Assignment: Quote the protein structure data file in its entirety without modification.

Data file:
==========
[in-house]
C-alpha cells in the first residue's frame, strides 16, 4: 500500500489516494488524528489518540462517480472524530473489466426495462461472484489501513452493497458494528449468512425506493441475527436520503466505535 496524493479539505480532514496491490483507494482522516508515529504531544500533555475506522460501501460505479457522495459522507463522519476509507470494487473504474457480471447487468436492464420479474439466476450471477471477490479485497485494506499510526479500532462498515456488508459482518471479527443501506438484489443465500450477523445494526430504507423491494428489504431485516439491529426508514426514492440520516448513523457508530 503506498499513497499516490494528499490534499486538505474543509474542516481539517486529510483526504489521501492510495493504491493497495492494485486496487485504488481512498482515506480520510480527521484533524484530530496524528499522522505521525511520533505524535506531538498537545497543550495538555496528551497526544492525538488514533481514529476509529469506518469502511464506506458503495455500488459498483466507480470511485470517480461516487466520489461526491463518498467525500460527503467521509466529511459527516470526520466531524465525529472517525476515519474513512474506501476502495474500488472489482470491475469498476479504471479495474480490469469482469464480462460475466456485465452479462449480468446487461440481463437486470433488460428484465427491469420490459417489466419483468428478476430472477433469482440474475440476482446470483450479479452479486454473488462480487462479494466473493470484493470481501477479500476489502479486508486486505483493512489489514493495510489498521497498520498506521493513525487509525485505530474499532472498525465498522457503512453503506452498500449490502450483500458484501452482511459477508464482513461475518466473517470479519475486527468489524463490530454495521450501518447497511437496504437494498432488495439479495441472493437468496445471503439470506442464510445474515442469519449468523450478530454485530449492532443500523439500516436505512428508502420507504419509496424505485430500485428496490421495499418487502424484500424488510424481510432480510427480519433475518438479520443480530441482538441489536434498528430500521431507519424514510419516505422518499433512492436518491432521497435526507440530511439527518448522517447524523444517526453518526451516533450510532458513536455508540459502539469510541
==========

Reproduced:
[in-house]
C-alpha cells in the first residue's frame, strides 16, 4: 500500500489516494488524528489518540462517480472524530473489466426495462461472484489501513452493497458494528449468512425506493441475527436520503466505535 496524493479539505480532514496491490483507494482522516508515529504531544500533555475506522460501501460505479457522495459522507463522519476509507470494487473504474457480471447487468436492464420479474439466476450471477471477490479485497485494506499510526479500532462498515456488508459482518471479527443501506438484489443465500450477523445494526430504507423491494428489504431485516439491529426508514426514492440520516448513523457508530 503506498499513497499516490494528499490534499486538505474543509474542516481539517486529510483526504489521501492510495493504491493497495492494485486496487485504488481512498482515506480520510480527521484533524484530530496524528499522522505521525511520533505524535506531538498537545497543550495538555496528551497526544492525538488514533481514529476509529469506518469502511464506506458503495455500488459498483466507480470511485470517480461516487466520489461526491463518498467525500460527503467521509466529511459527516470526520466531524465525529472517525476515519474513512474506501476502495474500488472489482470491475469498476479504471479495474480490469469482469464480462460475466456485465452479462449480468446487461440481463437486470433488460428484465427491469420490459417489466419483468428478476430472477433469482440474475440476482446470483450479479452479486454473488462480487462479494466473493470484493470481501477479500476489502479486508486486505483493512489489514493495510489498521497498520498506521493513525487509525485505530474499532472498525465498522457503512453503506452498500449490502450483500458484501452482511459477508464482513461475518466473517470479519475486527468489524463490530454495521450501518447497511437496504437494498432488495439479495441472493437468496445471503439470506442464510445474515442469519449468523450478530454485530449492532443500523439500516436505512428508502420507504419509496424505485430500485428496490421495499418487502424484500424488510424481510432480510427480519433475518438479520443480530441482538441489536434498528430500521431507519424514510419516505422518499433512492436518491432521497435526507440530511439527518448522517447524523444517526453518526451516533450510532458513536455508540459502539469510541